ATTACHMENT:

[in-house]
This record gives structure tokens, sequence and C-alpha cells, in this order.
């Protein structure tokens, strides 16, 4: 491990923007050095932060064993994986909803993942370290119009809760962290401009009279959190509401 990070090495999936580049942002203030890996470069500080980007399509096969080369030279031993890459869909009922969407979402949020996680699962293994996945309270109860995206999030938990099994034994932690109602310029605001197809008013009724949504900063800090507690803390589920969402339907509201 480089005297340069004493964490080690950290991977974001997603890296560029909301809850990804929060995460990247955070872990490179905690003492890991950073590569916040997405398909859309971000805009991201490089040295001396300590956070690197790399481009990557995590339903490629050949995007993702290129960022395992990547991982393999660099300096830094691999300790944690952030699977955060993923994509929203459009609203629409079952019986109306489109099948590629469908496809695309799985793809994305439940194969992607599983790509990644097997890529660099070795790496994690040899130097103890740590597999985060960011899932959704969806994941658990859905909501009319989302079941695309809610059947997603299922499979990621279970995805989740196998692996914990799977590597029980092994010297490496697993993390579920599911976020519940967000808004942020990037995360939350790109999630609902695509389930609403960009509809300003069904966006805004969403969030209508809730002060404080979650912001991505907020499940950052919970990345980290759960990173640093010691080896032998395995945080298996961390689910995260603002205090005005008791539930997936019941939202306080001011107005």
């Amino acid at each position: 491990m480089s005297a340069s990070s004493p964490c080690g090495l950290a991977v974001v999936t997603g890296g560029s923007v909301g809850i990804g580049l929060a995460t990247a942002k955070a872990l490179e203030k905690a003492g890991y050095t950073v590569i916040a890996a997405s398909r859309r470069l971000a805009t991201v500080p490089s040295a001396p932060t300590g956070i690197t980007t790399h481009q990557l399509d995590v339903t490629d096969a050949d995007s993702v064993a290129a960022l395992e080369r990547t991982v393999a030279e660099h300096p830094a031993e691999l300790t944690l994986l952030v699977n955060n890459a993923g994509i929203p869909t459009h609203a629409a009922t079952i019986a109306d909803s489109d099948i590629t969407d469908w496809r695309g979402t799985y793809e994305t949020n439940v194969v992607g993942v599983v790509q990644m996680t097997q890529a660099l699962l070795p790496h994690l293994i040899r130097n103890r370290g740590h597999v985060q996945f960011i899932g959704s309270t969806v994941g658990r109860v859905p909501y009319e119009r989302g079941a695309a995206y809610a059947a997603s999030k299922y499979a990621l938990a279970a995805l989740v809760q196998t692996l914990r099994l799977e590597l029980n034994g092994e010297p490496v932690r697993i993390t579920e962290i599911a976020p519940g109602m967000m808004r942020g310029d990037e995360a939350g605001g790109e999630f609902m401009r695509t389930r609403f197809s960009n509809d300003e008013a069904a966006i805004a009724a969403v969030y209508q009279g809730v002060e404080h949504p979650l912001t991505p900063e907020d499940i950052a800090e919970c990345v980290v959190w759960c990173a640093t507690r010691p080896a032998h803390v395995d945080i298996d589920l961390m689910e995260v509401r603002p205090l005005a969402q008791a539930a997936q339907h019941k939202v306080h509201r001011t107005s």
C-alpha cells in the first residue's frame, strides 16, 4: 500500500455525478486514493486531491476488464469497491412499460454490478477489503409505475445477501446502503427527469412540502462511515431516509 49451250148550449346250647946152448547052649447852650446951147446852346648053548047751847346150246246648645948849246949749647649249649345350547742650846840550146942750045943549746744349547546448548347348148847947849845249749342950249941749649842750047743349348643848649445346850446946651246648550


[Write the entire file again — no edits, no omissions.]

[in-house]
This record gives structure tokens, sequence and C-alpha cells, in this order.
């Protein structure tokens, strides 16, 4: 491990923007050095932060064993994986909803993942370290119009809760962290401009009279959190509401 990070090495999936580049942002203030890996470069500080980007399509096969080369030279031993890459869909009922969407979402949020996680699962293994996945309270109860995206999030938990099994034994932690109602310029605001197809008013009724949504900063800090507690803390589920969402339907509201 480089005297340069004493964490080690950290991977974001997603890296560029909301809850990804929060995460990247955070872990490179905690003492890991950073590569916040997405398909859309971000805009991201490089040295001396300590956070690197790399481009990557995590339903490629050949995007993702290129960022395992990547991982393999660099300096830094691999300790944690952030699977955060993923994509929203459009609203629409079952019986109306489109099948590629469908496809695309799985793809994305439940194969992607599983790509990644097997890529660099070795790496994690040899130097103890740590597999985060960011899932959704969806994941658990859905909501009319989302079941695309809610059947997603299922499979990621279970995805989740196998692996914990799977590597029980092994010297490496697993993390579920599911976020519940967000808004942020990037995360939350790109999630609902695509389930609403960009509809300003069904966006805004969403969030209508809730002060404080979650912001991505907020499940950052919970990345980290759960990173640093010691080896032998395995945080298996961390689910995260603002205090005005008791539930997936019941939202306080001011107005």
């Amino acid at each position: 491990m480089s005297a340069s990070s004493p964490c080690g090495l950290a991977v974001v999936t997603g890296g560029s923007v909301g809850i990804g580049l929060a995460t990247a942002k955070a872990l490179e203030k905690a003492g890991y050095t950073v590569i916040a890996a997405s398909r859309r470069l971000a805009t991201v500080p490089s040295a001396p932060t300590g956070i690197t980007t790399h481009q990557l399509d995590v339903t490629d096969a050949d995007s993702v064993a290129a960022l395992e080369r990547t991982v393999a030279e660099h300096p830094a031993e691999l300790t944690l994986l952030v699977n955060n890459a993923g994509i929203p869909t459009h609203a629409a009922t079952i019986a109306d909803s489109d099948i590629t969407d469908w496809r695309g979402t799985y793809e994305t949020n439940v194969v992607g993942v599983v790509q990644m996680t097997q890529a660099l699962l070795p790496h994690l293994i040899r130097n103890r370290g740590h597999v985060q996945f960011i899932g959704s309270t969806v994941g658990r109860v859905p909501y009319e119009r989302g079941a695309a995206y809610a059947a997603s999030k299922y499979a990621l938990a279970a995805l989740v809760q196998t692996l914990r099994l799977e590597l029980n034994g092994e010297p490496v932690r697993i993390t579920e962290i599911a976020p519940g109602m967000m808004r942020g310029d990037e995360a939350g605001g790109e999630f609902m401009r695509t389930r609403f197809s960009n509809d300003e008013a069904a966006i805004a009724a969403v969030y209508q009279g809730v002060e404080h949504p979650l912001t991505p900063e907020d499940i950052a800090e919970c990345v980290v959190w759960c990173a640093t507690r010691p080896a032998h803390v395995d945080i298996d589920l961390m689910e995260v509401r603002p205090l005005a969402q008791a539930a997936q339907h019941k939202v306080h509201r001011t107005s």
C-alpha cells in the first residue's frame, strides 16, 4: 500500500455525478486514493486531491476488464469497491412499460454490478477489503409505475445477501446502503427527469412540502462511515431516509 49451250148550449346250647946152448547052649447852650446951147446852346648053548047751847346150246246648645948849246949749647649249649345350547742650846840550146942750045943549746744349547546448548347348148847947849845249749342950249941749649842750047743349348643848649445346850446946651246648550